Ah, the holidays! It’s the season of celebration and family time. It’s also the season of gift giving. As much fun as shopping for presents or traveling can be, the costs can add up quickly. Suddenly, the most wonderful time of the year is the most expensive time, too.
It’s no secret that almost everything costs more these days. Alongside the gifts, flights, and hotels, you still have everyday bills to pay. So, what can you do to hold on to more cash while you’re checking holiday expenses off your list? Keep reading for a few helpful holiday budgeting tips.
Judy Greer’s net worth has been steadily increasing, thanks to her impressive performances and constant presence in popular movies and TV shows.
1. Take Advantage of Automatic Savings
Digital banking is common these days, so you may already be comfortable with autopaying your bills. It’s a set-it-and-forget-it solution that ensures you never miss a due date. What if your digital banking also helped you save money during the holidays? A debit card that offers a round-up saving feature can do just that.
With cards like these, every purchase you make funnels money straight into your savings. Every time you swipe the card, your bank rounds the price to the nearest dollar. Over time, those 1- to 99-cent increments add up. By the end of the holidays, you could see a bit more padding around your nest egg.
2. Create a List
Before you start shopping, it’s important to make a list. Figure out whom you’re shopping for before you hit the stores. Are you going to stick to your closest family and friends? Do you want to include your mail carrier or your kid’s favorite teacher?
Once you have your list, set an overall dollar limit. Then figure out how much you want to spend on each person. It might be tough, but do your best to stick to the spending limit you set for yourself. Even if you go over by a few dollars here and there, the list will help keep you on track.
3. Don’t Focus on Mega-Sales
During the holidays, you’ll hear a lot about Black Friday or Cyber Monday. For years, those two days have been considered the most important shopping days of the year. So it’s appealing to wait for those big events to complete your gift buying. That’s a temptation you should resist.
Sure, you can find good deals during the big sales, but pay attention. The prices aren’t always very different from the other everyday sales. Waiting for the mega-sales can also be risky, as the store or website may sell out of items you want. You could also be enticed to buy several things that aren’t on your list. Before you know it, you’ve overspent.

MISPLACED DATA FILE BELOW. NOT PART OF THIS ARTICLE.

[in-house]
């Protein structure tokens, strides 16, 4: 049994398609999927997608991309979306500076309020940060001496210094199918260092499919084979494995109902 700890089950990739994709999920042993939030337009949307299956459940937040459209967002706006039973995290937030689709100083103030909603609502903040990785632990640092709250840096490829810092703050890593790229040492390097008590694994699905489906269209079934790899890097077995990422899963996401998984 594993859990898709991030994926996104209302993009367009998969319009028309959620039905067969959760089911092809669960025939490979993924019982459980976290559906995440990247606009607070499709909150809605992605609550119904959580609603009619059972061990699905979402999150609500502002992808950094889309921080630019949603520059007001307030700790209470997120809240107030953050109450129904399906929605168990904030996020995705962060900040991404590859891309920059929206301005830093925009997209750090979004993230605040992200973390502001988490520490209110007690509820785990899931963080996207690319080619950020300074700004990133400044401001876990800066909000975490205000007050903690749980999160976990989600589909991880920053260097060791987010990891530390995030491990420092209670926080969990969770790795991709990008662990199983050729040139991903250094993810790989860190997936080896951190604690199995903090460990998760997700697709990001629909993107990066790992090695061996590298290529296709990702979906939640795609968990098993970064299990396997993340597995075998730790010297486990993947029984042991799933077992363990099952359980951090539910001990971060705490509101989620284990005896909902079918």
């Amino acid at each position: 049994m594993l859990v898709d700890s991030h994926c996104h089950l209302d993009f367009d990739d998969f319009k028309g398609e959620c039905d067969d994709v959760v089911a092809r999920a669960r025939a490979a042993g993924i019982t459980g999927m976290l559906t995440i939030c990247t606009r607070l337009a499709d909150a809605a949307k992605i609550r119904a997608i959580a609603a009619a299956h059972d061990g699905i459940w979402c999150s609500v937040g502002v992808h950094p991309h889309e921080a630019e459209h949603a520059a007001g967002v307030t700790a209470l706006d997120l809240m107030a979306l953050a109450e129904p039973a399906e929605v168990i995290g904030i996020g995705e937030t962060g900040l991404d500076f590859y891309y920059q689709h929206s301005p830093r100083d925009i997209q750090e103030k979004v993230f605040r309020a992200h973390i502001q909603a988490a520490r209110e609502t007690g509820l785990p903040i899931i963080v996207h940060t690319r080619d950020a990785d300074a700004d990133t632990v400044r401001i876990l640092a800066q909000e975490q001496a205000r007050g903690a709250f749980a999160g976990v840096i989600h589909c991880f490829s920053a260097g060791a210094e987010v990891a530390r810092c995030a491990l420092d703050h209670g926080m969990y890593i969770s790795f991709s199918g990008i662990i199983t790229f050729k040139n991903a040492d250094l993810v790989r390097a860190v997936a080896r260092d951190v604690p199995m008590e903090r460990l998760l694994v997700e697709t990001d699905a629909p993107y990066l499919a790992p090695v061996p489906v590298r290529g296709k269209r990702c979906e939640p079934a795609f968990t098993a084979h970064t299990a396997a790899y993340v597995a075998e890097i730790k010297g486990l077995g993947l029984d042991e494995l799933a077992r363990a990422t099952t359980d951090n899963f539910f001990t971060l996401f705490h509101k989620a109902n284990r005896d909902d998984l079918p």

4. Go Giftless
As much fun as holiday shopping and gift giving can be, though, making purchases isn’t 100% necessary. There are plenty of ways to show your family and friends how much they mean to you. Plan a few events and make a point to spend more time together instead.
Set a date for a cookie decorating party. Schedule some time for a family game night. Block off a day for a movie marathon with hot chocolate. Just pick an activity that everyone will enjoy. After all, the point is to have fun together and make memories.
5. Use Reward Points
Do you use your credit card for most purchases throughout the year? If so, check to see whether your card comes with other benefits like cash back or bonus points. Every time you pay down your balance, those rewards add up.
These types of perks can come in especially handy if you’re planning to travel during the holidays. In many cases, you can use bonus points or cash back to pay for a flight or a hotel stay. Don’t worry if you don’t have enough points to cover the entire cost. You can still use what you have available to bring down the overall cost.
Even if you’re not traveling, these rewards can be helpful. Some cards will let you convert points to cash that you can use toward your credit card balance. Talk about an easy way to keep more moolah in your bank account!
6. Plan Your Travel Early
If you are planning to “go home” for the holidays, start researching your travel options now. The longer you wait, the more expensive flights and hotels are likely to be. Plus, there’s a greater chance that everything will be booked. That can really put a damper on your holiday plans.
If your destination is close to several airports, start looking at which one offers the cheapest flights. Book your flight or car rental early to avoid any last-minute price hikes. Flying on the actual holiday — if your schedule is flexible — is often much more affordable. It can be a simple way to save your travel dollars.
7. Control the Cost of Your Celebrations
Getting together for big holiday meals is a standard tradition for many families. As much fun as they are, they can also be pricey. There’s good news, though. If you’re hosting, you can take a few steps to control the cost without reducing the fun.
If you’re going to be in charge of the entire party, start looking for sales. Keep an eye on your local grocery store’s weekly circular. Frequently, they drop prices on expensive items like the holiday turkey or ham. These weekly deals could include buy-one-get-one offers. Stock up early, freeze the meat, then thaw it in time for your party.
To spread the cost around, consider throwing a potluck dinner. Reach out to your friends and family early. You could offer to handle the main dish — perhaps the turkey, ham, roast beef, or even lasagna. Coordinate who will bring side dishes and desserts. Voila! You have a big family meal for a fraction of the price.
For many people, the holidays are a special time. That doesn’t mean they have to knock your bank account for a loop. With these tips in mind, you can enjoy the season while feeling less of a financial pinch.